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Image Synthesis and Automation of Synthetic CT From MRI Data for MRI-Driven RT

S Mousavi1*, A Hosni-Abdalaty2, D Shultz3, A Berlin4, C Coolens5, T Stanescu6, (1) Princess Margaret Cancer Centre, ,,(2) Princess Margaret Cancer Centre, Toronto, ,CA, (3) Princess Margaret Cancer Centre, ,,(4) Princess Margaret Cancer Centre, ,,(5) Princess Margaret Hospital, Toronto, ON, (6) Princess Margaret Cancer Centre, Toronto, ON, CA


(Sunday, 7/12/2020)   [Eastern Time (GMT-4)]

Room: AAPM ePoster Library

Purpose: Development, optimization, validation and practical implementation of deep learning models for synthetic CT (SynCT) applied to radiotherapy.

Methods: T1-T2-weighted MR sets were used to investigate two Generative Adversarial Networks (GAN) - cGAN and CycleGAN. 50/50 training and 10/10 validation sets from CNS/H&N cases were processed. CT and MR voxel resolution was 1 mm³. CNS data was acquired using mask on MR and CT. H&N data had 3/5-point mask on for CT and no mask for MR (no RF-coil clearance), resulting in a significant inter-procedure neck displacement. Multiple parameters were tested to optimize the networks/models: a) resolution (128-256-512), b) data formatting (transverse-sagittal-coronal), c) sample size (25-50 sets), d) contrast (T1/T2/mixed). For CycleGAN, training was done with paired/unpaired sets. CT-to-SynCT sets were compared by a) similarity metrics MAE/PSNR, b) RT plan comparison and c) 3D-boney surface rendering (registration/conformality). For clinical deployment, GAN models were implemented on an automated imaging pipeline (QUANTMR) for live SynCT generation. QUANTMR also enforced image quality validation of MR data using a predictive model.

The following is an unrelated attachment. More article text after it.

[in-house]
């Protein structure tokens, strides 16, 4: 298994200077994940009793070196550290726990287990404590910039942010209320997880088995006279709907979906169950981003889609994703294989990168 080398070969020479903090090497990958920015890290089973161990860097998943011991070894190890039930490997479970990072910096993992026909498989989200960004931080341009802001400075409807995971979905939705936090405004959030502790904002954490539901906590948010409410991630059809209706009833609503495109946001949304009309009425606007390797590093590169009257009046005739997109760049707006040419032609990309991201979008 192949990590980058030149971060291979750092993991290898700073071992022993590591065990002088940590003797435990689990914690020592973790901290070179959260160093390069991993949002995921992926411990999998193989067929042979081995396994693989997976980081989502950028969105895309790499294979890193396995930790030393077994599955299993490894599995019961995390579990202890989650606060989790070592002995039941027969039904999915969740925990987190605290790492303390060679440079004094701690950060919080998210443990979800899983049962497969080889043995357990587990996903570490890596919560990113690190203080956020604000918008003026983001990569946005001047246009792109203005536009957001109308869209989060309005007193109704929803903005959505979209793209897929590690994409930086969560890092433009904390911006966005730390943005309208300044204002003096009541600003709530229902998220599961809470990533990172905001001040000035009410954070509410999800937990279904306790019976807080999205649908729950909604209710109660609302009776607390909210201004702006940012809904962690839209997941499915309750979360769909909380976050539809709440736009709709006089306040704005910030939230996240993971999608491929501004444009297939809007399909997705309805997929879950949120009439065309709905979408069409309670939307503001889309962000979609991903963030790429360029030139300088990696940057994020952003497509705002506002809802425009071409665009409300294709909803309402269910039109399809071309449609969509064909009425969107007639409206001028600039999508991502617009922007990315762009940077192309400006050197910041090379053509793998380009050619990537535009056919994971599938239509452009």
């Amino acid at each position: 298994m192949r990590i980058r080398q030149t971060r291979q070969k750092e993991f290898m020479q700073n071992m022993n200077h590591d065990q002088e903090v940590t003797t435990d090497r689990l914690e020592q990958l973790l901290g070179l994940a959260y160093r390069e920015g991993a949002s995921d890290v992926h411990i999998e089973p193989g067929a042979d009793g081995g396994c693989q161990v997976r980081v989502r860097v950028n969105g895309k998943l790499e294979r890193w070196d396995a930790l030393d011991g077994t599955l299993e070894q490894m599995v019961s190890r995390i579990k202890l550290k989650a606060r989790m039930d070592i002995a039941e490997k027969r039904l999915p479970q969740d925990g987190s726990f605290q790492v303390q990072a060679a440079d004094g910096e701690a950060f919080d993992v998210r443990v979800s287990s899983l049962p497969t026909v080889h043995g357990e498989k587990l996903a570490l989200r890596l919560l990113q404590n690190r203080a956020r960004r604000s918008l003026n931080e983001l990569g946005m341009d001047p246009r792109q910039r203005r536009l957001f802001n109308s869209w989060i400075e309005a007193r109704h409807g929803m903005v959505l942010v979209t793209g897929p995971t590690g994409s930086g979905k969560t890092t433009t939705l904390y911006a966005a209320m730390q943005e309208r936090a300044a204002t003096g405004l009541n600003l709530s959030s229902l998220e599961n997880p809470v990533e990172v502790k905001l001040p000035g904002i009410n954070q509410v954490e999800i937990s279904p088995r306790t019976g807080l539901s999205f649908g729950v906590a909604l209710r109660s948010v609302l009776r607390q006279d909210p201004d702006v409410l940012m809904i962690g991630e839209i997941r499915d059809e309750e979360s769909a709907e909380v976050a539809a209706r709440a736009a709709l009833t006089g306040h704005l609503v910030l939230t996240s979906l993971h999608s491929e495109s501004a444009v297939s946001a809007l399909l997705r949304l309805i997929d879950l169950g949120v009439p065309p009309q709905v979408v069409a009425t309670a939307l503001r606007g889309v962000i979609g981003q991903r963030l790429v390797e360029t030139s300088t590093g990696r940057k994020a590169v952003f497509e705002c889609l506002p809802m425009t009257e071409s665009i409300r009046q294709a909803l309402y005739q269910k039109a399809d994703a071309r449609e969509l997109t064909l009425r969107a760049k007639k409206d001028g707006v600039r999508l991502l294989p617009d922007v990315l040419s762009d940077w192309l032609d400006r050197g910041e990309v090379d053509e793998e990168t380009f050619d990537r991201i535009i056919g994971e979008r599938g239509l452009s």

Results: Our results showed that a good SynCT model can be achieved after training on only 25 cases. Training up to 400 epochs showed that approximately 200 epochs were sufficient to achieve a robust solution and avoid overfitting. PSNR/MAE values were 34/0.004 and 31/0.006 for cGAN and CycleGAN, respectively, when paired sets were used for training. Unpaired training did not significantly improved the model performance for CNS, but showed a superior performance in H&N. Metrics showed a modest improvement when training was increased to include 50 cases.

Conclusion: GANs for SynCT need to be carefully chosen to match the data available for training. Reliable models can be built with tens of CT-MR sets given adequate data quality and preparation. The study successfully developed and implemented a GAN-based infrastructure for SynCT in CNS-H&N RT.

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